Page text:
“Compassion is … a relationship between equals. Only when we know our own darkness well can we be present with the darkness of others. Compassion becomes real when we recognize our shared humanity.” So says Pema Chodron, an American Tibetan Buddhist who runs an abbey in Nova Scotia, Canada.

This reminds me of “patient-centered care,” which has emerged as a major force in the healthcare professions for the last 15 years. Here we see a shift from the patient as passive receptor of medical expertise to the acknowledgment that the patient is the primary agent in their own healing, even defining what healing is.

I recall the clarity of my mother in her final weeks, telling the doctors that she did not want to remain in the hospital and she was ready to forgo treatment in order to be with her family. That was her definition of healing. We were fortunate that her doctor supported her, and as a result, my mother spent many powerful days and nights with me, my sisters and father before she passed. It was a tremendous lesson for me as to what constitutes health and the power of an individual to chart their own course through the final passage of life.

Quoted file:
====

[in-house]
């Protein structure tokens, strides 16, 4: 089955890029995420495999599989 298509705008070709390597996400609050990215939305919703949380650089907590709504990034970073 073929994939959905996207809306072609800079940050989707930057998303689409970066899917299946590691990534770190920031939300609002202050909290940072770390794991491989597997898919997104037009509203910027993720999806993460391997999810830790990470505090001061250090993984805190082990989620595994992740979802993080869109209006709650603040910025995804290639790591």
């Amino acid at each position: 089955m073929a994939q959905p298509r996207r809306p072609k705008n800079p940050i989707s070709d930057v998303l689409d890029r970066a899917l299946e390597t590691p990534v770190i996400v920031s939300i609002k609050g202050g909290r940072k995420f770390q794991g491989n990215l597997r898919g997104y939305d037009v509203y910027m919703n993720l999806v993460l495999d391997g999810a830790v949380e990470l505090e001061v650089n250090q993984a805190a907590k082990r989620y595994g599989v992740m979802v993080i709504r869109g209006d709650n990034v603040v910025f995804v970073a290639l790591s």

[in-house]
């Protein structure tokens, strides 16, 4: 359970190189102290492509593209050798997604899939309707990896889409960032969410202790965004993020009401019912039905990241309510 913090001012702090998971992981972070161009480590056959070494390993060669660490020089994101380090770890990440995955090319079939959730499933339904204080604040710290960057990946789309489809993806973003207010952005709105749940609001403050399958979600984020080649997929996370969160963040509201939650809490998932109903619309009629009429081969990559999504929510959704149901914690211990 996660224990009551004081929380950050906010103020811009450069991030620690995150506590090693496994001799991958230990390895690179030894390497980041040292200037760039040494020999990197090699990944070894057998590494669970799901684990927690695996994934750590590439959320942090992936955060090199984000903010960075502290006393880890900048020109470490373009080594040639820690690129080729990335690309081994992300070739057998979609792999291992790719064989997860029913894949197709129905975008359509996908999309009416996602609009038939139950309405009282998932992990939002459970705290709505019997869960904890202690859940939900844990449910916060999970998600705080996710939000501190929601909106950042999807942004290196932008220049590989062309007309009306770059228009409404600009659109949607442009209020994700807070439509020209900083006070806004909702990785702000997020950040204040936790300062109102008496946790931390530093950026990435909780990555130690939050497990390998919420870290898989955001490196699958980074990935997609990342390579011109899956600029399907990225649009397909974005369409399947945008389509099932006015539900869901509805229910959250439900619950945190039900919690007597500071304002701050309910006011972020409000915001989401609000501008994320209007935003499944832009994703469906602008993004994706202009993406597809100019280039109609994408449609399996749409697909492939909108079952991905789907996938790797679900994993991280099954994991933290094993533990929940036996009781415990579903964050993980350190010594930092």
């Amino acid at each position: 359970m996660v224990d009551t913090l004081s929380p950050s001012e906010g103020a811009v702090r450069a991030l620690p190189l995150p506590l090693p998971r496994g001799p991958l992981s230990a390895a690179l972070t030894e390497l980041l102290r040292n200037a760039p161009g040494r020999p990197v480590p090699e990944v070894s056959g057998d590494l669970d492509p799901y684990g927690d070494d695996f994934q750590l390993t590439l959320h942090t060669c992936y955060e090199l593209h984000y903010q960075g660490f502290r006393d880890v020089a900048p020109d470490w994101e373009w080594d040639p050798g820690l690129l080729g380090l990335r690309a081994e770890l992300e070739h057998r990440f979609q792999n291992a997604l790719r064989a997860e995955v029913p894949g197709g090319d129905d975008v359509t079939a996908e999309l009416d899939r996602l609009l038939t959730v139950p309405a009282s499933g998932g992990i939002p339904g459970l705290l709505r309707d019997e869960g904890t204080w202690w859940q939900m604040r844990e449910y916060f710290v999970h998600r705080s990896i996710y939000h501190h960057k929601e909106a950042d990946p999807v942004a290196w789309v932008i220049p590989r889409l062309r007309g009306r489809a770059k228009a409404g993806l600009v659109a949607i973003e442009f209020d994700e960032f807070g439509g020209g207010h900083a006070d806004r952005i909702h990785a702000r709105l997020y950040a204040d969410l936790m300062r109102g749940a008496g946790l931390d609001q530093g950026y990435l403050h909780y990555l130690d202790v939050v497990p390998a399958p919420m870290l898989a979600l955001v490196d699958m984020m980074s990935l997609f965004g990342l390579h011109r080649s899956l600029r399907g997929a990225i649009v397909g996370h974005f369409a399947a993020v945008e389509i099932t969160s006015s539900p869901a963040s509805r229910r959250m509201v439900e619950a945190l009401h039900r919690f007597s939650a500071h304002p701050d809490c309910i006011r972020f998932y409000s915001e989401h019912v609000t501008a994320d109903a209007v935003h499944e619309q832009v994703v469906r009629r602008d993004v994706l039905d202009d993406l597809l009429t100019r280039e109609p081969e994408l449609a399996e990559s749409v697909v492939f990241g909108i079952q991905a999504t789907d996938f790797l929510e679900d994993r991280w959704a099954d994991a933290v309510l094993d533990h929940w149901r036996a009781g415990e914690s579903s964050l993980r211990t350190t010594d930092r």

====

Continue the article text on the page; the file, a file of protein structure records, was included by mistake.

So, here is Pema Chodron extending this same model to compassion. I was trained to think of compassion is a state of mind that someone more fortunate brings to working with those who are less fortunate. Now, I see the error implicit in this model. Each of us is a soul in our own right regardless of our circumstances. In that sense, we are truly among equals, whatever we are doing.

Who do you care deeply about and how might you approach them as an equal to find a way forward through a difficult issue?

“Mama was my greatest teacher, a teacher of compassion, love, and fearlessness. If love is sweet as a flower, then my mother is that sweet flower of love.”
Stevie Wonder